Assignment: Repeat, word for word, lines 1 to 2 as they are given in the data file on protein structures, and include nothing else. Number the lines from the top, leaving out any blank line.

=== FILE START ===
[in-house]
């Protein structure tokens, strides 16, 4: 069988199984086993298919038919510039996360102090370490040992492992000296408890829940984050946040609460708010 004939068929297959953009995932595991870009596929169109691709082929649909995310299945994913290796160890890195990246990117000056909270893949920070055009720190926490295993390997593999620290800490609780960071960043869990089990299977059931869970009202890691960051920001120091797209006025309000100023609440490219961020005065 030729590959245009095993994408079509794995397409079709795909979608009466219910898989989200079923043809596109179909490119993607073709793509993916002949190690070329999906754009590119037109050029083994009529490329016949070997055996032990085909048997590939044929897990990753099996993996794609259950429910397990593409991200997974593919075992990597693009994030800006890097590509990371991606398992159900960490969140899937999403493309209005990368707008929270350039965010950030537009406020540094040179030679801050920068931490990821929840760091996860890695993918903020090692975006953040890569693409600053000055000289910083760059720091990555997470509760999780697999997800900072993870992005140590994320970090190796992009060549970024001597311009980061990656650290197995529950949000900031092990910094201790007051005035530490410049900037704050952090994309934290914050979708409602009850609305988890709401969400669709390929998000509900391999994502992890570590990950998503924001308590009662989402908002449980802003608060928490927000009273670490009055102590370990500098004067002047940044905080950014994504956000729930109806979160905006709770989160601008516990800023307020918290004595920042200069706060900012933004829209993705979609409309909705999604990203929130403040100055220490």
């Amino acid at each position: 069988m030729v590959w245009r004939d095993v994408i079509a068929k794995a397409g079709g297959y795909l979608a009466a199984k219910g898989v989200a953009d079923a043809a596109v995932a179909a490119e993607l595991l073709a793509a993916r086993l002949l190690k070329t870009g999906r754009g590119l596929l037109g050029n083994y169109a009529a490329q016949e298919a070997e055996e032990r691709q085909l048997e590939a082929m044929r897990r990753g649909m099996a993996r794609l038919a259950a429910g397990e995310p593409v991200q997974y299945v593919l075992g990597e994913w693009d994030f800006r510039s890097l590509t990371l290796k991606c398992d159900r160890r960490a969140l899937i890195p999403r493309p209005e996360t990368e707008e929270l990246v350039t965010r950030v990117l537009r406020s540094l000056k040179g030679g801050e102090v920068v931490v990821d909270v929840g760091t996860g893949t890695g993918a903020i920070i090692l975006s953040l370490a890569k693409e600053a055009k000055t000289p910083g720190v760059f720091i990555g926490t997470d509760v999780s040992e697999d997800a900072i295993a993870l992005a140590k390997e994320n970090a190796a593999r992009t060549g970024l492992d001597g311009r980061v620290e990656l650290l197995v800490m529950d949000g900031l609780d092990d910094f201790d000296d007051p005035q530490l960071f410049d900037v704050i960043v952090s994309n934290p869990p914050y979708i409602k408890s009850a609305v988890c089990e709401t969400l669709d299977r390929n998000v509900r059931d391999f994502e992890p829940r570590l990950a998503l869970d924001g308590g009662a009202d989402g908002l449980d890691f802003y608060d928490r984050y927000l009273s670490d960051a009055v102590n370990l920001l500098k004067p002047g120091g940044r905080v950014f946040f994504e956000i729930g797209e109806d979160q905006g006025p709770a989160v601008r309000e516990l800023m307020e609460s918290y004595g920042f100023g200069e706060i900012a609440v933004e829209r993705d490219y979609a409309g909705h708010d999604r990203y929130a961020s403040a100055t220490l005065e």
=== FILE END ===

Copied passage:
[in-house]
């Protein structure tokens, strides 16, 4: 069988199984086993298919038919510039996360102090370490040992492992000296408890829940984050946040609460708010 004939068929297959953009995932595991870009596929169109691709082929649909995310299945994913290796160890890195990246990117000056909270893949920070055009720190926490295993390997593999620290800490609780960071960043869990089990299977059931869970009202890691960051920001120091797209006025309000100023609440490219961020005065 030729590959245009095993994408079509794995397409079709795909979608009466219910898989989200079923043809596109179909490119993607073709793509993916002949190690070329999906754009590119037109050029083994009529490329016949070997055996032990085909048997590939044929897990990753099996993996794609259950429910397990593409991200997974593919075992990597693009994030800006890097590509990371991606398992159900960490969140899937999403493309209005990368707008929270350039965010950030537009406020540094040179030679801050920068931490990821929840760091996860890695993918903020090692975006953040890569693409600053000055000289910083760059720091990555997470509760999780697999997800900072993870992005140590994320970090190796992009060549970024001597311009980061990656650290197995529950949000900031092990910094201790007051005035530490410049900037704050952090994309934290914050979708409602009850609305988890709401969400669709390929998000509900391999994502992890570590990950998503924001308590009662989402908002449980802003608060928490927000009273670490009055102590370990500098004067002047940044905080950014994504956000729930109806979160905006709770989160601008516990800023307020918290004595920042200069706060900012933004829209993705979609409309909705999604990203929130403040100055220490």